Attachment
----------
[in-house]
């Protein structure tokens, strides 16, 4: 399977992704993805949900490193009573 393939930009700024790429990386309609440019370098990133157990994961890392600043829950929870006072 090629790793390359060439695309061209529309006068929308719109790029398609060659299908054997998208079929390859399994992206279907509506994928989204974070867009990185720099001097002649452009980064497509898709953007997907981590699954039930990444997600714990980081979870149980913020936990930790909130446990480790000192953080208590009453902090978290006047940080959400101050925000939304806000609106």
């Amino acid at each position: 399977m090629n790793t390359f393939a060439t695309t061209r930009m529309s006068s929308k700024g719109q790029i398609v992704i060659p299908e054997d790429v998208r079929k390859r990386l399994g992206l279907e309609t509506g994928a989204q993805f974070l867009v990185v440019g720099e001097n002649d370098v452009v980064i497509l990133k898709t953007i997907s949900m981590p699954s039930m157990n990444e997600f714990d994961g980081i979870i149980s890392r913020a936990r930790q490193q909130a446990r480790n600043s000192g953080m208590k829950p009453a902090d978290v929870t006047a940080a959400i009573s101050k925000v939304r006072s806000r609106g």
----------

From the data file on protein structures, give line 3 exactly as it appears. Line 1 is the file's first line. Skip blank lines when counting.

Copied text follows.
């Amino acid at each position: 399977m090629n790793t390359f393939a060439t695309t061209r930009m529309s006068s929308k700024g719109q790029i398609v992704i060659p299908e054997d790429v998208r079929k390859r990386l399994g992206l279907e309609t509506g994928a989204q993805f974070l867009v990185v440019g720099e001097n002649d370098v452009v980064i497509l990133k898709t953007i997907s949900m981590p699954s039930m157990n990444e997600f714990d994961g980081i979870i149980s890392r913020a936990r930790q490193q909130a446990r480790n600043s000192g953080m208590k829950p009453a902090d978290v929870t006047a940080a959400i009573s101050k925000v939304r006072s806000r609106g």